We had made a couple attempts to possibly leave the province, but we decided to keep giving it a try, because we just did not want to be moving again at close to 50 and try to re-establish our careers, and by this time we really did not have the finances to do it right anyway. By conservative estimates I can honestly say that out life had been shorted $400,000.00 with lost wages, benefits, and having to spend most of our savings to survive over a 14 year period. This has been calculated using NS wage/salaries. If calculated using wages that we would have continued receiving in Calgary it would be much higher.
      I have personally discouraged people I know who have shown an interest in moving here. I told them not to bother as their careers would most likely fail or suffer greatly. I have read about very similar experience by people from online forms. I have never encountered a place where management treats employees with such unethical power, or where others are rejected for what they know, and or for being a “CFA”
      After 8 years of humiliation and rejection my wife ended up working for an online support company out of our basement for minimum wage and less than full time hours before her passing last year.
      All I can say is thank you Nova Scotia for being so welcoming…you were friendly in public, but not so welcoming in private.
      This story is not unique to us, as other CFA people have told us very similar stories. The only reason I have stayed here at this point is because of my 84 year old Mothers health.

    • I can’t imagine a more different environment than Nova Scotia from Australia. But you’ll get invitations to people’s homes. Take them up on it. And you WILL need some savings. Like three month’s salary.

  15. I am a microbiology consultant in Abbotsford, BC.
    I am planning to relocate my small business in Halifax area and I never been to Halifax or Atlantic Canada. How this city for family, school and weather?
    Any detail for life in this city will be great for family.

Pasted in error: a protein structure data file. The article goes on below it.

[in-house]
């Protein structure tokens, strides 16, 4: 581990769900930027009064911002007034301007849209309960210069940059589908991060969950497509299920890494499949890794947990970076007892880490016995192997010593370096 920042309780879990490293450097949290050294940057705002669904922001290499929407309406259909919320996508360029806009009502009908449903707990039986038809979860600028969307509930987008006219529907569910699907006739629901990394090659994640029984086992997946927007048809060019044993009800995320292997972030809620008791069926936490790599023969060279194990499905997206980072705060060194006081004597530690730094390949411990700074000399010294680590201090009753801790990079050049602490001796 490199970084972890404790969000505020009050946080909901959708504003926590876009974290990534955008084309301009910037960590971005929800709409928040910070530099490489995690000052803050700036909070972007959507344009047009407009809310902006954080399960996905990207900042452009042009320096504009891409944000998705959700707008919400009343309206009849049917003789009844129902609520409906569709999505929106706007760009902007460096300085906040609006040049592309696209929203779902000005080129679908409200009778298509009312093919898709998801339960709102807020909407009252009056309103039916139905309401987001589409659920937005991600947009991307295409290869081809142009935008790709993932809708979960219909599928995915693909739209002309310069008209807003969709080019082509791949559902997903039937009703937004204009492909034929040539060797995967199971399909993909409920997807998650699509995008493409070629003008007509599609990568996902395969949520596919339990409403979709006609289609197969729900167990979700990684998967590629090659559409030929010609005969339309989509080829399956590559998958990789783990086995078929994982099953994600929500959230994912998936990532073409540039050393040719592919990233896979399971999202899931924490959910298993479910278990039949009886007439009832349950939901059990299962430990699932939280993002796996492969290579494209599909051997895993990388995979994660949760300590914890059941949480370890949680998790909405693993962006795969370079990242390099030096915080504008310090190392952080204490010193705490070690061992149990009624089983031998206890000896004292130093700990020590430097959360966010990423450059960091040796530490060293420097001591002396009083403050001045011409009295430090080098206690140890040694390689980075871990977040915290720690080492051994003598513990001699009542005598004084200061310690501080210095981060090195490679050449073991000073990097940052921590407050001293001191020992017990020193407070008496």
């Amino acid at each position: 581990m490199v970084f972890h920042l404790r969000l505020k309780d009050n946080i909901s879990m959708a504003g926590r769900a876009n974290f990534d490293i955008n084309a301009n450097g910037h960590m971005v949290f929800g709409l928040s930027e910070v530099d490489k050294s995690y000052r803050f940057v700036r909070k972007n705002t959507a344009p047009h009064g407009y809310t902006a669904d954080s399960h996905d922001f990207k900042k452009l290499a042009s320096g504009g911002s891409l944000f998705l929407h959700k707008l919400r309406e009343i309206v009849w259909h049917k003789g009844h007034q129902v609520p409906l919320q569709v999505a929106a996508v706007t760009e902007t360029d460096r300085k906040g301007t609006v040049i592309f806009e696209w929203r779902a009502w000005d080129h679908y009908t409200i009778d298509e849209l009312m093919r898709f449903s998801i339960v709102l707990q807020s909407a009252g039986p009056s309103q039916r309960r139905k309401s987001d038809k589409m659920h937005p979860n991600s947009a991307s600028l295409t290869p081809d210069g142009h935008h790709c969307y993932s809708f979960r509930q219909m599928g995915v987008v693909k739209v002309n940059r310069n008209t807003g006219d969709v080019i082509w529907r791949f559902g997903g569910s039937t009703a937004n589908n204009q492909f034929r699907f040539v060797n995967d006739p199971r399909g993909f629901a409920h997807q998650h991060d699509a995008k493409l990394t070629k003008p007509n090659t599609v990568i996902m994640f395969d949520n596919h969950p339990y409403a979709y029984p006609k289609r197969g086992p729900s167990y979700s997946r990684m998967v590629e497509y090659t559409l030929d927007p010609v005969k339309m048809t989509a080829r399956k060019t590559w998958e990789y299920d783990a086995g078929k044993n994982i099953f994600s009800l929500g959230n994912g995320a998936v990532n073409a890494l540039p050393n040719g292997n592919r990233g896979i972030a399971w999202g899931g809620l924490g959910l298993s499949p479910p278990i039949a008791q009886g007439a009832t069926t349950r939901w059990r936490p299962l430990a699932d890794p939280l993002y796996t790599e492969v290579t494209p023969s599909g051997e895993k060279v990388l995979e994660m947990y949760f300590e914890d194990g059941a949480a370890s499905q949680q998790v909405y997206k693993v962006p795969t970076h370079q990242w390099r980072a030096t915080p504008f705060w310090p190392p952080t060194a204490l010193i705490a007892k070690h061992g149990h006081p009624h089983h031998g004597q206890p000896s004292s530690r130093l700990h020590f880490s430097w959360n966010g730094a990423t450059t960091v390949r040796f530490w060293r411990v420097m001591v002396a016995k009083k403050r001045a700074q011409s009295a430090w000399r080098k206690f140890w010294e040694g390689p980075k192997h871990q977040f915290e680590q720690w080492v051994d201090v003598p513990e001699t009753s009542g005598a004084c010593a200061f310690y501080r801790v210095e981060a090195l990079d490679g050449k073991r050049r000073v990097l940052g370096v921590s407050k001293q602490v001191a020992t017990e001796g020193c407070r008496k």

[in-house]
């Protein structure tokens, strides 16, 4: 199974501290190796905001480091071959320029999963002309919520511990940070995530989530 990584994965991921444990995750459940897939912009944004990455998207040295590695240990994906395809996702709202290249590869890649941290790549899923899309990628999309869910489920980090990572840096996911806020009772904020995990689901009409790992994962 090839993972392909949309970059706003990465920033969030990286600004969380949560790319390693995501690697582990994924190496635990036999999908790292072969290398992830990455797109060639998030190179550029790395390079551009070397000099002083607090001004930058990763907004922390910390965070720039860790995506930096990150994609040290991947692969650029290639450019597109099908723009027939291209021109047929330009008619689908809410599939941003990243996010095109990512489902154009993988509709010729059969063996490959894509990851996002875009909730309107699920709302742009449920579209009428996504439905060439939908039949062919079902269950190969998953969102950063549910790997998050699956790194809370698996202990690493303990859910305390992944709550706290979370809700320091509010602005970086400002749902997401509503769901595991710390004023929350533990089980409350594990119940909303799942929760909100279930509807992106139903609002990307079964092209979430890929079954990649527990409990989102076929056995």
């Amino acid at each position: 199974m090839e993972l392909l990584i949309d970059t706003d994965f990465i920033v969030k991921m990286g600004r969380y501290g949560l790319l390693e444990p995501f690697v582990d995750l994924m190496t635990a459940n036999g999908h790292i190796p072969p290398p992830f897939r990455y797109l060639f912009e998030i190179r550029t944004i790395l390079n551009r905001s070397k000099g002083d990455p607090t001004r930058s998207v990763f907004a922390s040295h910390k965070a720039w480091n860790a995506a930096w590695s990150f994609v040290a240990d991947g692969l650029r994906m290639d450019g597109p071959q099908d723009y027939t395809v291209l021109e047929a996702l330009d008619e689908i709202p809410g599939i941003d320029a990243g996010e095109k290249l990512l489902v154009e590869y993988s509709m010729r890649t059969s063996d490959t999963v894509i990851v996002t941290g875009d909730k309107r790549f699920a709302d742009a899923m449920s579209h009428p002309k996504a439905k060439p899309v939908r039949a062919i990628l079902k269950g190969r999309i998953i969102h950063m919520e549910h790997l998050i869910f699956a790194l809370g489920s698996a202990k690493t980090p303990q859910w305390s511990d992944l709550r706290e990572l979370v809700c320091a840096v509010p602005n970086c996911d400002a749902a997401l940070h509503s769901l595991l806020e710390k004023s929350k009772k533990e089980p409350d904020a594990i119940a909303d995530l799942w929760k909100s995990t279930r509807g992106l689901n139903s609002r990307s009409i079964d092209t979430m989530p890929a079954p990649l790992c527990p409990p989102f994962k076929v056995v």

• Hi Amir, thanks for your comment. Family: great! School: pretty good, depending on the area. Weather? Compared to BC, it will be a cold, slushy winter. Your car will rust! I am also the editor of a website called http:www.familyfunhalifax.com. Why not head over there to get a feel for the events and activities for families in Halifax. Best of luck!

  16. I’ve been looking for places to move to that are near the ocean and have a good community. I currently live in Colorado and I want to move to Seattle cause I love the forest and ocean and mountains all in one zone though it seems to be becoming overpopulated just like Colorado due to the legalization of marijuana. While I don’t mind the plant I absolutely do not like traffic and overpopulation.

    Anyways, I had also considered Maine due to the low cost of housing though later in life I think I’d like to consider Canada/Nova Scotia but I have no idea how to go about getting a citizenship.

    • Marry a nice Canadian girl? Seriously, though. Best of luck with your plans, Tobias. Thanks for your comment!

  17. Hoping for some advice…. is there a high school in West Dover? Also, if we started a B&B in West Dover, do you think it would be successful? Is there a lot of visitor traffic that would support us owning a B&B in West Dover? Thinking about moving from Ontario to Nova Scotia. It’s like moving to the moon. We don’t know that much about Nova Scotia or West Dover, but hear Peggy’s Cove is beautiful. Any advice would be greatly appreciated. Thanks very much.